@postaday 258; #postaday2011.
I grew up with kids in South Jersey who had dads and granddads and uncles who were butchers. There were the Fynans and the Lehmans; there was also the trusted Dietz and Watson brand, there were the unnamed butchers who would talk to our moms and grand moms over the meat cases that held rolls of the finest cured meats, miles of linked sausage, pans of livers and offal, and the unspeakable brains, pig ears, and tripe. A good bone could be had for roasting and then cooked down for soup. Our families had marrow spoons, and every Sunday featured roast beef or roast beast or roast something that filled the home with glorious smells.
I can’t seem to capture those memories or flavors any more. Stocks come reduced into sodium-infused, shelf-stable plastic screw-top jars. Scoop out a spoonful at your peril. If you’re not careful, you end up tossing and turning all night. The sodium and the rich fats mess with your mind and swirl about your insides making it impossible to get a good night’s sleep.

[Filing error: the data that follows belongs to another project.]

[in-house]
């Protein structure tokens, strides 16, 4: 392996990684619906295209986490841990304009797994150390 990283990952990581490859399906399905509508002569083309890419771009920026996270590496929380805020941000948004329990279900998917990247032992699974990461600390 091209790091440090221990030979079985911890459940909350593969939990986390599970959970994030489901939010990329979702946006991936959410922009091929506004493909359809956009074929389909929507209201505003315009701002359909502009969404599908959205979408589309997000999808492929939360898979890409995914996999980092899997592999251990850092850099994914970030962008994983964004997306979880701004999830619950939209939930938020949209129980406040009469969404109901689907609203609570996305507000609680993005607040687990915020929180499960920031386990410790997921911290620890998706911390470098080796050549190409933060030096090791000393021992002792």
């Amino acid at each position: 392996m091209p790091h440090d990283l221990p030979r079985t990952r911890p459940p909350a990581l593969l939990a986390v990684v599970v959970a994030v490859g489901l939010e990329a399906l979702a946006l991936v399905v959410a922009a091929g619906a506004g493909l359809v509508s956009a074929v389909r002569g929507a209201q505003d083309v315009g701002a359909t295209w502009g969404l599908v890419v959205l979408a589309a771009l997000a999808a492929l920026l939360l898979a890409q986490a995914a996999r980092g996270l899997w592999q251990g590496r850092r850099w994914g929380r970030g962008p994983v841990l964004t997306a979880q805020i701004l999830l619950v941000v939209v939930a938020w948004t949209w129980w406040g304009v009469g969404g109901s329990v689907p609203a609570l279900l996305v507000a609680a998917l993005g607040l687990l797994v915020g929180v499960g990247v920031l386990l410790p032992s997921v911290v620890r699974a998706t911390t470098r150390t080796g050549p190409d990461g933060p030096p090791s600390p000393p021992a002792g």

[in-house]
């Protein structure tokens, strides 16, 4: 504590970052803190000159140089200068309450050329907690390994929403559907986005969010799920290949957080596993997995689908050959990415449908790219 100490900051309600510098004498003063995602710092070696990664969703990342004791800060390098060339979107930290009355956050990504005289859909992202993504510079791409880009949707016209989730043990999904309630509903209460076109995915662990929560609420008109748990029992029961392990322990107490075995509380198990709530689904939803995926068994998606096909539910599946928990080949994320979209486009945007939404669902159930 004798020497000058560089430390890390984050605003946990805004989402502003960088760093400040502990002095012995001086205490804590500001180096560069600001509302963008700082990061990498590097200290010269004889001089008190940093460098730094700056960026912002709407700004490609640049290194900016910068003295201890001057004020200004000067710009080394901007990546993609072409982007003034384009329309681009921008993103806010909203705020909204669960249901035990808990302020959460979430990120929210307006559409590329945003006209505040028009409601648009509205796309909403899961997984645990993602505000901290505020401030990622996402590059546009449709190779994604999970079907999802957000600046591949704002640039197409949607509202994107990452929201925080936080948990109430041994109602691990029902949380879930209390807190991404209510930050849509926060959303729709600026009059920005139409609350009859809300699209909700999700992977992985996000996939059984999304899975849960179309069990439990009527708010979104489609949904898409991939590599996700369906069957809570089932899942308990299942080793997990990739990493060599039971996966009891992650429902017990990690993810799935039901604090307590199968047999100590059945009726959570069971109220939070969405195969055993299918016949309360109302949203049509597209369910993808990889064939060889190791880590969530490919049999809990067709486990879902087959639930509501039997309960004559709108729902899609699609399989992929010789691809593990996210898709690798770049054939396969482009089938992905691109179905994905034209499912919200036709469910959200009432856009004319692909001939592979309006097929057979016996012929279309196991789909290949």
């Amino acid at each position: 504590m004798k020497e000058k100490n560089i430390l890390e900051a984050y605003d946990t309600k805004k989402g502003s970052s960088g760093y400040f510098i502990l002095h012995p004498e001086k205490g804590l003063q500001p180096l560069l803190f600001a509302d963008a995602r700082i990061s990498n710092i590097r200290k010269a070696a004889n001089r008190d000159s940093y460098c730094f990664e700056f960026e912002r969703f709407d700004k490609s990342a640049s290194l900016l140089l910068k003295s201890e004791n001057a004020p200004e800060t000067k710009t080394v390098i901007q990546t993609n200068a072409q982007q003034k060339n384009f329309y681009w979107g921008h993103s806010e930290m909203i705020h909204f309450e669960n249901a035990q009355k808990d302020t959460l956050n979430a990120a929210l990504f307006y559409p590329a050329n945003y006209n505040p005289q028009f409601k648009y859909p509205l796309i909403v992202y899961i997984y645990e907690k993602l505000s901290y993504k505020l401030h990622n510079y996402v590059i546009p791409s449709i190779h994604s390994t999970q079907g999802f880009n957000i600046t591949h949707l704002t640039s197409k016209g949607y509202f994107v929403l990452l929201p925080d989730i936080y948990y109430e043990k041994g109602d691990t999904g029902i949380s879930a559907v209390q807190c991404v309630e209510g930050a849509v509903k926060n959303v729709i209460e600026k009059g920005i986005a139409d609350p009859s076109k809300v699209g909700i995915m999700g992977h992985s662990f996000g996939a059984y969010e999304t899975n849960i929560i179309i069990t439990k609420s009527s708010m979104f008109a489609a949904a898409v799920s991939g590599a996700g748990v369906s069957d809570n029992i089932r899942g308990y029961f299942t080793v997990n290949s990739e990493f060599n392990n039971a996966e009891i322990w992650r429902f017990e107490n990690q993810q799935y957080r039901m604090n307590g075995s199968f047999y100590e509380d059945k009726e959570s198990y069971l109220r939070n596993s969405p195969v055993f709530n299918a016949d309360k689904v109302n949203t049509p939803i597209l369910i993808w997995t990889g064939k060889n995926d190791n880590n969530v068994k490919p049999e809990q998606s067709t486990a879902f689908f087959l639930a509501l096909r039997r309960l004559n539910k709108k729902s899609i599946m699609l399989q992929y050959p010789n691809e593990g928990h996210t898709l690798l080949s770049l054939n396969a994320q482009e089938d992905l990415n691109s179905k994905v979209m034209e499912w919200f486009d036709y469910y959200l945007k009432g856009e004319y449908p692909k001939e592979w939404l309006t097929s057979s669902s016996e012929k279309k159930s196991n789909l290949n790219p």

Last night I made Cincinnati Chili with ground turkey. I always cook with ground turkey now, but I fear that, too, will turn on me. Saturday night I grilled all-beef “Angus” hot dogs with some chicken breasts for dinner. Weird dreams followed. Last night I served the rest of the dogs with the chili and the pasta. More weird dreams last night. At first I thought it was the chili, but Kid2 didn’t have any. The only common denominator was the element of hot dogs on both nights.
No more hot dogs. When you first hear this witticism in a newsroom, you think it and the person who said it are so clever: “There are two things you never want to see made: hot dogs and newspapers.” I’m starting to think that’s true. I think the hot dogs of my youth, made in front of us by the butcher, were considerably different from modern models. Let’s not comparison shop.
We’ve had our last beef hot doggies at our house. I’m still a fan of organic chicken sausages in assorted flavors. Don’t ruin that for me, OK?